Walk to Remember
On July 23, Joe “Tiger” Patrick II, an former cavalry scout during Desert Storm, took a knee with the Soldiers of Company D., 2nd Bn., 16th Inf. Regt., 4th IBCT, 1st Inf. Div., to unveil his biggest motivation for his trek across country – a 25 foot by 8 foot panel with photos of Soldiers, Sailors, Airmen and Marines that have fallen since the war on terror was declared in 2001. Included on his panel are the photos of nine Soldiers that lost their lives during brigade’s recent deployment to Afghanistan. (U.S. Army photo by Sgt. Scott Lamberson, 4th IBCT PAO)
Story by: 4IBCT PAO Scott C Lamberson
Many Americans may claim to be patriots, but for Joe "Tiger" Patrick II, he lives it. Despite being diagnosed with a life-threatening disease, his patriotism has not wavered, just like the American flag and memorial panel he has carried halfway across the U.S.
Tiger, a Desert Storm veteran who has a degenerative disease of the liver, is on a mission to raise awareness about the men and women who made the ultimate sacrifice in defense of their nation and to remind friends and Families left behind their loved ones will never be forgotten.
He packs light, but he carries a heavy load, as he treks across America. In his ruck sack, he carries a hand-made, 25-by-eight-foot memorial panel that contains more than 6,600 photos of fallen heroes and an American flag to honor fallen Soldiers who were killed in support of Operation Iraqi Freedom and Operation Enduring Freedom.
During a July 23 stop at Fort Riley, Tiger attended an early morning physical fitness session and shared his motivation with Company D, 2nd Battalion, 16th Infantry Regiment, 4th Infantry Brigade Combat Team, 1st Infantry Division Soldiers.
"Fort Riley is basically in the middle of the country. It is also a place where many of the casualties have come from," Tiger said. "It was important for me to stop here and be face-to-face with the men and women who … give so much to our country."
Nine Soldiers were lost during the brigade's recent deployment to Afghanistan, including Capt. James Nehl, former commander, Co. D, 2nd Bn., 16th Inf. Regt., who lost his life during combat operations Nov. 9, 2012.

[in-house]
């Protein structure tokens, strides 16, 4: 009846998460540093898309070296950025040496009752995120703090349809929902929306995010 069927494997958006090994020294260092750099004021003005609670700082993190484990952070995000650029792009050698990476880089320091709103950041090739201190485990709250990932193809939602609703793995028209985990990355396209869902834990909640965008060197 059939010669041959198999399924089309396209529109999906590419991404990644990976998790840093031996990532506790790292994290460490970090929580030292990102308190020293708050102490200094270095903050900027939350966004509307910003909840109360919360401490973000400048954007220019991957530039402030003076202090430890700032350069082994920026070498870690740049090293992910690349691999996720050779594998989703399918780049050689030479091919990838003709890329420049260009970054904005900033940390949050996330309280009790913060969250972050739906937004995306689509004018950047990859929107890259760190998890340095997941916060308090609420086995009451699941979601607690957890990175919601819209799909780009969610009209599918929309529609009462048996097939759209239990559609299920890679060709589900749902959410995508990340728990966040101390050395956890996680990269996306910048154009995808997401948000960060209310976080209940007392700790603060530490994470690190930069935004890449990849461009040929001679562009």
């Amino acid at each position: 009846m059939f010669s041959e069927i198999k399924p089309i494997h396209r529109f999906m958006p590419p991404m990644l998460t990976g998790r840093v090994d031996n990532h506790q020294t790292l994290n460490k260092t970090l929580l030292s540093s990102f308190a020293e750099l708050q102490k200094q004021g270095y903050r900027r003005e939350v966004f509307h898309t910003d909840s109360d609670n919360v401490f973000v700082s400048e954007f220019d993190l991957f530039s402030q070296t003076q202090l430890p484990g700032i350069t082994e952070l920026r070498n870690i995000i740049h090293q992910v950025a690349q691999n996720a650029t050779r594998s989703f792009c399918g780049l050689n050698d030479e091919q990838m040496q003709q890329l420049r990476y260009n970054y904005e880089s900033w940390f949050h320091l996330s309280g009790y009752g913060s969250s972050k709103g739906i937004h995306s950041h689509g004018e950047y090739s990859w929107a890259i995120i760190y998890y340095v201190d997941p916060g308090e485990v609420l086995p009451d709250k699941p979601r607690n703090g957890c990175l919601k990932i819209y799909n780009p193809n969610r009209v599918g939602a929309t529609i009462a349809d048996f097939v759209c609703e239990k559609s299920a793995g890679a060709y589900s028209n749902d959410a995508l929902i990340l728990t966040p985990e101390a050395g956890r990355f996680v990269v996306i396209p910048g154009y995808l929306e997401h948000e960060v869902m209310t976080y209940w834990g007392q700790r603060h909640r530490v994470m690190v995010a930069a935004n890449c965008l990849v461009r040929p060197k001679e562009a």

"I'm proud to spend time with these Soldiers today. This reinvigorates me to go forward for the next 1,800 miles of my journey," Tiger said.
A squad-level competition was conducted during the session. The combat-focused physical training consisted of a short run, climbing a wall and rope ladder, maneuvering over obstacles, numerous exercises and different types of buddy team carries. The session lasted about 90 minutes.
"I'm in awe. These guys didn't quit. There were a lot of stations which were very grueling. I'm glad … I'm just a guy walking another 1,800 miles because I don't know if I could wake up every morning and exercise to this extent," he said.
Following the workout, Tiger spent some time speaking with the Soldiers. He unveiled the banner with the pictures of all those lost in battle. The banner is so large that numerous members of the company were needed to help unfurl it.
"To have an individual like himself walk so far and then make a stop to join us, and do some awesome physical training with us is a great honor," said Staff Sgt. Joshua MacNary, platoon sergeant, Co. D, 2nd Bn., 16th Inf. Regt. "Knowing that in his bag, he has a picture of our former commander, as well as all the other fallen … it is such an honor for an individual to carry them this far and continue to the East Coast.
"I hope as he moves forward, he thinks about us and the Families as they mourn the loss of their loved ones. I hope these thoughts will motivate him to just keep going when times get hard and to think what he is carrying in his bag."
Every morning before he begins his walk, Tiger said he reads a biography or an obituary of one of the fallen. As he walks, he reflects on the individual and draws motivation from the fact he is carrying more than 6,600 photos of heroes across the country on his back.
Tiger's journey started April 27, 2012, in Coronado Beach, Calif. Along the way, Tiger said he stays at fire houses, Veterans of Foreign Wars posts and American Legions, and stops at various military installations. His journey will conclude in Washington, where he will visit the Arlington National Cemetery and Walter Reed Army Medical Center.
"When I'm having a hard day, I think about the individuals on my back. I can't let them down. If the mission is strong, and you know what you're doing is right, you find the inner strength to just go," Tiger said.